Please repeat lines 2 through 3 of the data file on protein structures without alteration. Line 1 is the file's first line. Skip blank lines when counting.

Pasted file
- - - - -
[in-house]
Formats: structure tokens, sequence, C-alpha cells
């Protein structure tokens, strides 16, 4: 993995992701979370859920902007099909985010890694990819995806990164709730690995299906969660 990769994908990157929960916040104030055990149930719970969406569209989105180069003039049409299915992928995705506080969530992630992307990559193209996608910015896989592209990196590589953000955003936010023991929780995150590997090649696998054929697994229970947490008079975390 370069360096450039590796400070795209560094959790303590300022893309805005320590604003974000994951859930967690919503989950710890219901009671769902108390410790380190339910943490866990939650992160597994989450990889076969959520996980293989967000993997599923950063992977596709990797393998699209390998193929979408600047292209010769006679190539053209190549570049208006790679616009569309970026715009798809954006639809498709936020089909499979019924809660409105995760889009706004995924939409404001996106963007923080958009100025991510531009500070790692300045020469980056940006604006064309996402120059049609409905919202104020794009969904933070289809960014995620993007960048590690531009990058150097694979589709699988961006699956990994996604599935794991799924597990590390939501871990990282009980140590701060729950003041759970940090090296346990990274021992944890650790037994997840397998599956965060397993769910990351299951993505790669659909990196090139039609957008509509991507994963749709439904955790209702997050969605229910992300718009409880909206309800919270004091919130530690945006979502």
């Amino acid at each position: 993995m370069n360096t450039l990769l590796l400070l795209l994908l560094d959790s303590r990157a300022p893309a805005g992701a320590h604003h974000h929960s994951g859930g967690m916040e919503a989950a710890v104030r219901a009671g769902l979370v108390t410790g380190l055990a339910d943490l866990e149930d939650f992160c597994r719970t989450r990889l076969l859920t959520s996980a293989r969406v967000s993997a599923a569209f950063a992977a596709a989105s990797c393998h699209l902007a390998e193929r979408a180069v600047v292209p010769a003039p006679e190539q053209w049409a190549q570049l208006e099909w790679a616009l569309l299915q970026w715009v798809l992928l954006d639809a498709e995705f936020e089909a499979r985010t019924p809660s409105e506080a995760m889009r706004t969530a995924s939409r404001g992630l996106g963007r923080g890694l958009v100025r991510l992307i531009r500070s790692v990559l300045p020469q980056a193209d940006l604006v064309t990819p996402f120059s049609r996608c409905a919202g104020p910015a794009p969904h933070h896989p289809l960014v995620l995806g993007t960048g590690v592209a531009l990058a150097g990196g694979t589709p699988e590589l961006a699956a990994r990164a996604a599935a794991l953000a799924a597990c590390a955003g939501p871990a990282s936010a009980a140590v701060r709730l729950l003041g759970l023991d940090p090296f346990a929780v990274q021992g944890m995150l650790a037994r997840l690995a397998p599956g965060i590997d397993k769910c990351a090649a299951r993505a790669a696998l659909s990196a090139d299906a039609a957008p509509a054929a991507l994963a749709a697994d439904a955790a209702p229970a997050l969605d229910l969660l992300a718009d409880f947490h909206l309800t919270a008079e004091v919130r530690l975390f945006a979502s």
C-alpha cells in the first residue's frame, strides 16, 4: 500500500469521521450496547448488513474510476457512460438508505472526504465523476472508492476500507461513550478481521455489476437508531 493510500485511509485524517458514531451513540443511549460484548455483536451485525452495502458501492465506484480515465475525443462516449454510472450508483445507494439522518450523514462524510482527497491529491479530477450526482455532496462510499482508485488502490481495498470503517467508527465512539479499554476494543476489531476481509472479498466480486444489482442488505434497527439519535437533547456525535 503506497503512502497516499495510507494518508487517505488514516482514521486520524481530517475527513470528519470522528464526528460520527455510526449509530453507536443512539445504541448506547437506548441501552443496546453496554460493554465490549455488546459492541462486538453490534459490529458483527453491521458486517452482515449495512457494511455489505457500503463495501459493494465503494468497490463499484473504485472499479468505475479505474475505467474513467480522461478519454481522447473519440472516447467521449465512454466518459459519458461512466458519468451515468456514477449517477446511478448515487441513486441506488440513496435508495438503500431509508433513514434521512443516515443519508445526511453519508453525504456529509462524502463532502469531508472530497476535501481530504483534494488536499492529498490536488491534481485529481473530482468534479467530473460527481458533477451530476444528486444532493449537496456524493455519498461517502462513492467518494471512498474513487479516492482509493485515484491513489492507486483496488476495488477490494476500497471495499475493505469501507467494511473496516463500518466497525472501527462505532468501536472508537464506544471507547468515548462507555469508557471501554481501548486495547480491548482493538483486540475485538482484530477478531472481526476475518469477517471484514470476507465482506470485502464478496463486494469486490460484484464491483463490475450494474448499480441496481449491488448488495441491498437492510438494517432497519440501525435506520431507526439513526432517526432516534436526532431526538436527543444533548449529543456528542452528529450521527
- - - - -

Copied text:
Formats: structure tokens, sequence, C-alpha cells
């Protein structure tokens, strides 16, 4: 993995992701979370859920902007099909985010890694990819995806990164709730690995299906969660 990769994908990157929960916040104030055990149930719970969406569209989105180069003039049409299915992928995705506080969530992630992307990559193209996608910015896989592209990196590589953000955003936010023991929780995150590997090649696998054929697994229970947490008079975390 370069360096450039590796400070795209560094959790303590300022893309805005320590604003974000994951859930967690919503989950710890219901009671769902108390410790380190339910943490866990939650992160597994989450990889076969959520996980293989967000993997599923950063992977596709990797393998699209390998193929979408600047292209010769006679190539053209190549570049208006790679616009569309970026715009798809954006639809498709936020089909499979019924809660409105995760889009706004995924939409404001996106963007923080958009100025991510531009500070790692300045020469980056940006604006064309996402120059049609409905919202104020794009969904933070289809960014995620993007960048590690531009990058150097694979589709699988961006699956990994996604599935794991799924597990590390939501871990990282009980140590701060729950003041759970940090090296346990990274021992944890650790037994997840397998599956965060397993769910990351299951993505790669659909990196090139039609957008509509991507994963749709439904955790209702997050969605229910992300718009409880909206309800919270004091919130530690945006979502």